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What Is an Exhaust Manifold?

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  • Written By: Mary McMahon
  • Edited By: O. Wallace
  • Last Modified Date: 11 March 2014
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    Conjecture Corporation
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An exhaust manifold is a system which is used to vent exhaust gases away from an engine. The manifold extends from the cylinders to the exhaust pipe, collecting and moving exhaust away from the engine. Exhaust can be harmful to inhale, making it very important to have a fully functional exhaust manifold; because it can sometimes be difficult to detect an exhaust leak, people may inhale exhaust gases without being aware of it.

When the pistons in the engine reach the exhaust stroke, they push the exhaust fumes up into the exhaust manifold. The manifold consists of a series of pipes which connect to the cylinders and then consolidate in a central large pipe which vents to the exhaust pipe. A series of gaskets are used to create tight seals so that exhaust cannot escape from the cylinders.

One of the most common problems which can arise with an exhaust manifold is damage to the gasket which acts as a seal. In this case, the manifold needs to be unbolted so that the gasket can be removed and replaced. Another issue which can commonly arise is rust, especially in salty environments. If rust eats through the pipes of the manifold, they can start to leak exhaust fumes into the engine compartment. In a car, these fumes can enter the passenger compartment, making people sick.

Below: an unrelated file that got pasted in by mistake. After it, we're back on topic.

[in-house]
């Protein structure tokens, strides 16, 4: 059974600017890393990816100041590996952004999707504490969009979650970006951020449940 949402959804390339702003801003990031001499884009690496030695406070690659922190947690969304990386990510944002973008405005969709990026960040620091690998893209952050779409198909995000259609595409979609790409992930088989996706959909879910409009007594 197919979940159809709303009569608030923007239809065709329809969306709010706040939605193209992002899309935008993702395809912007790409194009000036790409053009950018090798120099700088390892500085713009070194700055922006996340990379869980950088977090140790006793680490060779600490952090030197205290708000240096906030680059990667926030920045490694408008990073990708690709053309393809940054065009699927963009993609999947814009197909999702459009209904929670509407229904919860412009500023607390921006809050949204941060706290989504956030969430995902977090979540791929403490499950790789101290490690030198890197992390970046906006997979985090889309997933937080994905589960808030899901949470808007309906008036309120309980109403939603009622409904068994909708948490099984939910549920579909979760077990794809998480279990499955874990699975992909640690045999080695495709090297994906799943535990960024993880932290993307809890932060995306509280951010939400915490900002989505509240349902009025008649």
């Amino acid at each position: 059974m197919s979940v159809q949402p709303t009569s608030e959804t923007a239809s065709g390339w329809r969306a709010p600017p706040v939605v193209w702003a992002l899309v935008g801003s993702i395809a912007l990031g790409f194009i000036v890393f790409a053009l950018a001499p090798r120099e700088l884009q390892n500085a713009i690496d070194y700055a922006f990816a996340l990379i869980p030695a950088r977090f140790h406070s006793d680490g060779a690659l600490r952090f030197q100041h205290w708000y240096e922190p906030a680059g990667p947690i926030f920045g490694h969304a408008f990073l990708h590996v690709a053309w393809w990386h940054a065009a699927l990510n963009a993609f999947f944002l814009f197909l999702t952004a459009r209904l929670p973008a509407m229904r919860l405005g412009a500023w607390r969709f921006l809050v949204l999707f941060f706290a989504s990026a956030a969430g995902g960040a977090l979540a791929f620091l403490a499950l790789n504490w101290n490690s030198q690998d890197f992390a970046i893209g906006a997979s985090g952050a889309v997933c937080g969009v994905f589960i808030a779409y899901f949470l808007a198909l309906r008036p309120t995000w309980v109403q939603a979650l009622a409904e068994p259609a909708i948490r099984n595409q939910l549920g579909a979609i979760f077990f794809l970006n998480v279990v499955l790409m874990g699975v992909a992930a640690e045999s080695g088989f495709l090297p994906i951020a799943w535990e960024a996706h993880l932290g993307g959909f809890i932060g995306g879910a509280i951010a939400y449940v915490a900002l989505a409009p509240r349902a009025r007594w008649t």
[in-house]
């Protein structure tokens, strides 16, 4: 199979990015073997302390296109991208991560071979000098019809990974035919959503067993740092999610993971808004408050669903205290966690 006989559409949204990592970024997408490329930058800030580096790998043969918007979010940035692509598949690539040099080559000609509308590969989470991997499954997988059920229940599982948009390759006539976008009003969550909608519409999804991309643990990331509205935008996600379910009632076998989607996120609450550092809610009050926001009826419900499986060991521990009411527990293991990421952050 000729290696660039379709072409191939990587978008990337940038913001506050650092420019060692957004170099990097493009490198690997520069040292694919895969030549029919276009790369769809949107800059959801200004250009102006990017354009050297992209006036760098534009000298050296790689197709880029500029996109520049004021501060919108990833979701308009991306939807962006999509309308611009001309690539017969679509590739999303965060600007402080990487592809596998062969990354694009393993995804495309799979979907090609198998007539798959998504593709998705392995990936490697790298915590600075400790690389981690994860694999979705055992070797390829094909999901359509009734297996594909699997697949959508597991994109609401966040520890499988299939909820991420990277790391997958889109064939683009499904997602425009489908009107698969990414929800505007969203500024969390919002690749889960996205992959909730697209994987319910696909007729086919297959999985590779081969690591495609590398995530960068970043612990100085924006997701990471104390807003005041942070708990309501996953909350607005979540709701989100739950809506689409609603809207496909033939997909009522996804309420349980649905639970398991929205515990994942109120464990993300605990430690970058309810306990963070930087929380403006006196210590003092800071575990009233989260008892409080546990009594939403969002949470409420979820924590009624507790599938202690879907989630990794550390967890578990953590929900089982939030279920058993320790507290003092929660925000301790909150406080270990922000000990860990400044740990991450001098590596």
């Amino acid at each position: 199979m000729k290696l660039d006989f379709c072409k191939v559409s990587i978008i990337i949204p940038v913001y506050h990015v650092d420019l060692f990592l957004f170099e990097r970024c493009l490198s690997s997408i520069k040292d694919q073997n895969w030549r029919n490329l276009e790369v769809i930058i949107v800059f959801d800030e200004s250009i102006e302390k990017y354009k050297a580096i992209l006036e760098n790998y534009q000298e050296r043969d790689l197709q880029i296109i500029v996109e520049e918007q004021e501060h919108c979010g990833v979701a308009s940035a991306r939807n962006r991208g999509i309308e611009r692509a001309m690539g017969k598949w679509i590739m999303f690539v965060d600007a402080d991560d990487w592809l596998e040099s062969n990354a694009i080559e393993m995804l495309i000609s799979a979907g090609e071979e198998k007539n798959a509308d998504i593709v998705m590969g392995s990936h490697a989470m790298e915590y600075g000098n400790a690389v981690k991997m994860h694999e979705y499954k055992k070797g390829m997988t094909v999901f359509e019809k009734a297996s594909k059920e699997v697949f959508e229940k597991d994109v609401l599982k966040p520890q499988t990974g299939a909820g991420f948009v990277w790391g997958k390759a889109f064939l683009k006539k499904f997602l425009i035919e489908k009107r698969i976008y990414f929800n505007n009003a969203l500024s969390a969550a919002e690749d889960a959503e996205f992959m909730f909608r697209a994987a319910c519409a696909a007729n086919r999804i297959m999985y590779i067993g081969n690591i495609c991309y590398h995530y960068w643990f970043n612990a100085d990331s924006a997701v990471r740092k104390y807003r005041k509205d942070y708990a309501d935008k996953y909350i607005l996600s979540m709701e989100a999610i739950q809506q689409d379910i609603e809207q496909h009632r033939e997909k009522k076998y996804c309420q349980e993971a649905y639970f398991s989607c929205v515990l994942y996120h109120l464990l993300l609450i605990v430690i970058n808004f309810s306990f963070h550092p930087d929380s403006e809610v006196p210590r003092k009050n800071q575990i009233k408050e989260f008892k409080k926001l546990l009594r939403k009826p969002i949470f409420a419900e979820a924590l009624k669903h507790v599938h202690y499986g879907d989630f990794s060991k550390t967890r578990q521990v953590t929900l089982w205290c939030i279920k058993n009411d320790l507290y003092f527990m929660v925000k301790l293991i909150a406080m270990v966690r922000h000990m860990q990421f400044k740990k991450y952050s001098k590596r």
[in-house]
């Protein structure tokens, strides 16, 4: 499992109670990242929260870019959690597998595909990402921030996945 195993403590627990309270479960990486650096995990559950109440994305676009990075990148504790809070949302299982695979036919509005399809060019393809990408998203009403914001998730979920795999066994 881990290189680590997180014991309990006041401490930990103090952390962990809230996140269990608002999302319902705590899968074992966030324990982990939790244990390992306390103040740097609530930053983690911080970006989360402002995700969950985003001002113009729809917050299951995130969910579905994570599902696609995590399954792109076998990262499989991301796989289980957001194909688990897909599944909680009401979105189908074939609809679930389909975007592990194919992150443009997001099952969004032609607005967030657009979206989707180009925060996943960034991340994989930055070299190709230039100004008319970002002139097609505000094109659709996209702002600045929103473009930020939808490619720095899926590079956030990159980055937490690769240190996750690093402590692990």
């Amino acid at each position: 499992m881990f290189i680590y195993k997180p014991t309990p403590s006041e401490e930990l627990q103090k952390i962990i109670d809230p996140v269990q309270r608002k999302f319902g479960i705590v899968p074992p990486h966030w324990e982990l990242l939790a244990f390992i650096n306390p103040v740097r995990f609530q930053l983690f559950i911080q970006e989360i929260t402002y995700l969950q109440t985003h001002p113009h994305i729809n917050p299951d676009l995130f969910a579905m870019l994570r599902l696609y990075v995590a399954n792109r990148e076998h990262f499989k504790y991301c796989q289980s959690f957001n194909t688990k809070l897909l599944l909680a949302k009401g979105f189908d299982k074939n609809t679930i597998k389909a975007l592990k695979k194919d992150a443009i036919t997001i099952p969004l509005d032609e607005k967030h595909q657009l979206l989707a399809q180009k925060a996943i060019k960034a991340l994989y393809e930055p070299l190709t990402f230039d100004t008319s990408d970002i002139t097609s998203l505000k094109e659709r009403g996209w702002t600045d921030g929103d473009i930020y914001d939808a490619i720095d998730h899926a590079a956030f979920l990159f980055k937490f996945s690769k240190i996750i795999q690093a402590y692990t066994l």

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The differing pipe lengths can also lead to an issue known as back pressure, which forces the engine to work harder to push the exhaust fumes out. This can be resolved with an attachment called a header, which uses pipes of the same length to reduce back pressure. Headers are fitted on high performance cars and race cars to increase efficiency. Reducing the amount of work the engine needs to do contributes to higher performance operation, and can make a critical difference with some vehicles.

A mechanic can identify problems with the exhaust manifold if they appear, and make recommendations for repairs or replacement, depending on the nature of the problem. If drivers notice a decline in performance or changes in the way that a car handles, it is a good idea to talk to a mechanic about the issue to see if there is a functional problem with the vehicle which might be causing the change. Paying attention to changes is important for the longevity and performance of the vehicle and for driver health and safety.

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Discuss this Article

Frances2
Post 3

@qwertyq – Good point about the bolts. As an example, if a performance exhaust manifold has been installed on the engine, it’s possible that the type of bolt suggested by the car’s manufacturer won’t work. Obviously, that isn’t a problem if SushiChamp bought their car brand new, but if it’s used, the identity of the manifold is in question. I’m sure there’s a way to tell one manifold apart from another, but they all look the same to me. That’s why I call in the professionals!

qwertyq
Post 2

@SushiChamp – No offense, but I suggest you take your car to a mechanic instead of replacing the bolts yourself. But if you insist, and don’t know what kind of bolts you need, search online for exhaust manifold kits for your car, then buy the exact type of bolt that kit contains. Your car’s user manual might also say what kind of bolt it uses.

You should only do this if you know for certain that your car has the correct manifold on it in the first place. Otherwise, my first recommendation still stands: take it to a mechanic.

SushiChamp
Post 1

I think I need to replace the exhaust manifold bolts in my car, but there are so many types of bolts. How do I choose the right ones?

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